Greetings from the two of us! (A rare photo which includes my shy and beautiful wife)
This week we didn’t have a team come down from the States, so other than hauling gravel from town to the base we worked at the base itself. We also dug a foundation in order to begin the next house when another team comes in next week.
Another program of Mercy International is an attempt to keep kids in school. Education is a primary key to breaking the cycle of poverty. So many of the girls become pregnant and drop out and so many of the boys become apathetic and quit. Once either sex makes that choice their fate is typically sealed. Many of the kids are raised in poor families and the father or mother cannot afford to send their children to primary school, much less college. MI provides scholarships to kids who demonstrate a significant need as well as motivation and determination. The program is called Hope and a Future, directed by Cindy Lowman. People in the states sponsor a child for a school year. (For more info you can go to http://www.beyondmercy.com/index_files/Page391.html).
The last team interviewed some of the girls who are now going to school because of gracious individuals who have provided them scholarships. Here is a photo of the interview and then some excerpts: (I represents the interviewer; S, a student)
I: What would you tell your mom if she were sitting here?
S: I’d give her a kiss and tell her I love her because she never had an opportunity like I have. She gives me the strength to go after my dream.
I: (to another student) How is your life different than your mom’s?
S: The last baby my mom had was very difficult for me. This is very personal. My mother made a big mistake and she had a baby from a married man, and I saw that another child has come and I was afraid of what people would say. People have always told me I’m going to be just like my mom. I can show them NOW that I am different. NOW my goal is to graduate and have work.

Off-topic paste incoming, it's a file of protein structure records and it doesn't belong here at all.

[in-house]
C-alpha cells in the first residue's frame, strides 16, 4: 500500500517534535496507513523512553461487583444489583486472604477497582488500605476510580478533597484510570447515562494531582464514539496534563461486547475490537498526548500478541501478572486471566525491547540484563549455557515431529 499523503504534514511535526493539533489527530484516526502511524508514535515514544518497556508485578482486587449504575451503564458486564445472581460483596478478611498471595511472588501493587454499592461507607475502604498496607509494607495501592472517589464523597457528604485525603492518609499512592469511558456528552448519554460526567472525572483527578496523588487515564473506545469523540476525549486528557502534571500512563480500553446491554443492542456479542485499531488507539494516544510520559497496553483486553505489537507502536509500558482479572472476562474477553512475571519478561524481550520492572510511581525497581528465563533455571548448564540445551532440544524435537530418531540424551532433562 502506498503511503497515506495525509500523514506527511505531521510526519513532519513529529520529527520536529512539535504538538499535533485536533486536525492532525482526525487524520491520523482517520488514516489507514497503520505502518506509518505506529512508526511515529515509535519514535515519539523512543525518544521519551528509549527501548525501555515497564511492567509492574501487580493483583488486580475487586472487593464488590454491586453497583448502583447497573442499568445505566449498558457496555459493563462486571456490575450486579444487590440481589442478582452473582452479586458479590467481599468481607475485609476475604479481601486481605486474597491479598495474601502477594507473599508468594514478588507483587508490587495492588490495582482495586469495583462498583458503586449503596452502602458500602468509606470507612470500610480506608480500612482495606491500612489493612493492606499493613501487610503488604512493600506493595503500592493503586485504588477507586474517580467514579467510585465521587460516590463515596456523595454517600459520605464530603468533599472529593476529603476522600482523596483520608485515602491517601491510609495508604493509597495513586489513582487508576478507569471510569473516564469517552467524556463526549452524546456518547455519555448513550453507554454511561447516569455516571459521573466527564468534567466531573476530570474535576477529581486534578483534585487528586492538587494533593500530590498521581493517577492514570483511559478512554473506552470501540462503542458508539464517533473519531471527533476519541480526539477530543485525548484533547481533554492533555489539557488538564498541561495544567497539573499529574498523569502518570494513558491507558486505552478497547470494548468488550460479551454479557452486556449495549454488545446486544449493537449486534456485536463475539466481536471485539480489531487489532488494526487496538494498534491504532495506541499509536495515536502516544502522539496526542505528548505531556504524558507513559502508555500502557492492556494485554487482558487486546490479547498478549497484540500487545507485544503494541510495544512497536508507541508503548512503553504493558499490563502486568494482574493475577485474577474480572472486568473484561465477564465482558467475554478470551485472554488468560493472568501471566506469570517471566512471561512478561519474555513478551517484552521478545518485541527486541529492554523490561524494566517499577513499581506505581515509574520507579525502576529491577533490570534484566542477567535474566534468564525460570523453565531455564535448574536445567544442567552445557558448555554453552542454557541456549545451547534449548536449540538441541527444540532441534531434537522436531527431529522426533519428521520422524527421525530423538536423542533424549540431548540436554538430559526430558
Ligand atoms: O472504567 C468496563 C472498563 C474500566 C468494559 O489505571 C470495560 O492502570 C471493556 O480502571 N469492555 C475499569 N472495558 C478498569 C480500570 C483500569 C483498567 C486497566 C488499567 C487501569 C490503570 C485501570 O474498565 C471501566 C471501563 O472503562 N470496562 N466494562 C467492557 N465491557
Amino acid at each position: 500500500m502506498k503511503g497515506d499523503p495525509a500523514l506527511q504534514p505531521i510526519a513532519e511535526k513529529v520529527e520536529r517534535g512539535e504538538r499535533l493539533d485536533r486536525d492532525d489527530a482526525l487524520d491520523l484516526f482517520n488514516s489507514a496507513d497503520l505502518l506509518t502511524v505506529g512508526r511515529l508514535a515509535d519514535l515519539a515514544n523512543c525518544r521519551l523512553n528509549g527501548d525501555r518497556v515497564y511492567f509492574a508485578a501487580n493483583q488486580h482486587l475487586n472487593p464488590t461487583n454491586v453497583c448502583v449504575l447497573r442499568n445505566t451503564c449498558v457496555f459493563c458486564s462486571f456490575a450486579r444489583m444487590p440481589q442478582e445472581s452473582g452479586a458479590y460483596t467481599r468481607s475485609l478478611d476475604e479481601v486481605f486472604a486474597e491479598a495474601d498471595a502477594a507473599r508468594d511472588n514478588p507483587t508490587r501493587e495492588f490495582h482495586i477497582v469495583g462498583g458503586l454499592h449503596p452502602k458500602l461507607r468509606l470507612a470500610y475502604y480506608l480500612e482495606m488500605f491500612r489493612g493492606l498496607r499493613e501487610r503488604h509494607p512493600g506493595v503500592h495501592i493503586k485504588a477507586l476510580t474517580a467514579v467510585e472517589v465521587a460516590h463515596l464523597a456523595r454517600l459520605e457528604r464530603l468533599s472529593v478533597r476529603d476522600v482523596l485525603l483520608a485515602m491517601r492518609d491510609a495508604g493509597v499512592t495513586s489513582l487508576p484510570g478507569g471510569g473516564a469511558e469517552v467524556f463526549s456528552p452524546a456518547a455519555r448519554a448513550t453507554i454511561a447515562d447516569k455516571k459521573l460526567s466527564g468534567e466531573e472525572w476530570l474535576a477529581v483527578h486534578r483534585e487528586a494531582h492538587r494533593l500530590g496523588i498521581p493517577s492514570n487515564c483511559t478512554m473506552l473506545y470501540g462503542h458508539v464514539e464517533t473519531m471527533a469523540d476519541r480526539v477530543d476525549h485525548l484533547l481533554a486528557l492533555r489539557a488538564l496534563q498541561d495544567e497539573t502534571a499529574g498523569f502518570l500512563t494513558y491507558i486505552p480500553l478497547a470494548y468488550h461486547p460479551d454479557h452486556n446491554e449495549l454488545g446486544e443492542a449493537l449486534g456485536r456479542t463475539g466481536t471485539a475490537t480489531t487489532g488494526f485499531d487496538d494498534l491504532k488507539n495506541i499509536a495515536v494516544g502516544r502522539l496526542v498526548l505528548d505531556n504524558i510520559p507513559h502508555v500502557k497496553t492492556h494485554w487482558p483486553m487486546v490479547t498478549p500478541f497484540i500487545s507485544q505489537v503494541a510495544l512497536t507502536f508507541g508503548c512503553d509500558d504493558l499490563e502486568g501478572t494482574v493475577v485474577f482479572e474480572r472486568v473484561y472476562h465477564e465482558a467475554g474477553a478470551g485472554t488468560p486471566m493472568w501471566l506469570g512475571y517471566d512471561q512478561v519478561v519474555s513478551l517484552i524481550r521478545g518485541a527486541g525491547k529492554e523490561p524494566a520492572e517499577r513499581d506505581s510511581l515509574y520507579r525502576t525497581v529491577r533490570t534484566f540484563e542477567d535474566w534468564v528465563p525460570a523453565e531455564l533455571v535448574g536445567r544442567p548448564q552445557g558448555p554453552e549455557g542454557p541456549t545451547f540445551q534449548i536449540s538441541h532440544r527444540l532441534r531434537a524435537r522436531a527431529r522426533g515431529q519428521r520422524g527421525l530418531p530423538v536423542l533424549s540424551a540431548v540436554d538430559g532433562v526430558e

I: If you girls someday have a little girl what will you say to her?
S: Be careful with the boys. Keep your zipper up all the time.
I: Why keep your zipper up?
S: We have a goal, a dream and if we get pregnant this dream will be worth nothing.
I: How different would your life be if you weren’t in school?
S: If I hadn’t gotten a scholarship I’d probably have children now. I wouldn’t be a Christian. My brothers and sisters wouldn’t be motivated because they now see me as an example. I give thanks to God to have a different opportunity than my family.
I will use the rest of this space to provide you a slice of life where we live, since we’ve been at the base and home all week. Here's me at the mission base. (Les always prefers to take a photo rather than being in one.)
Life here is full of contrast. You can see a kid with a whip in one hand as he mans an ox-cart, and a cell phone is his other hand. Go figure. (Unrelated, this is the road we walk from the base to our apartment.)
The outdoor markets are lush with the freshest strawberries, pineapples, watermelon, apples, blackberries—and we can’t touch it without first bleaching all fresh fruit and vegetables. It can drive a guy like me—who hates to delay gratification—absolutely over the edge.
The tap water is not safe to drink; we’ve also been instructed to keep our mouth shut when showering. Speaking of the shower in our apartment, apparently the plumbers in Honduras missed Water and Electricity 101. Notice the exposed electrical wiring running into our showerhead so that we have hot showers. I am now very anxious when I shower and have developed a nervous tic. One raised hand to wash an armpit and I could be fried.
Nonetheless, life is good here and the people are beautiful.
Be thankful for what and who you have.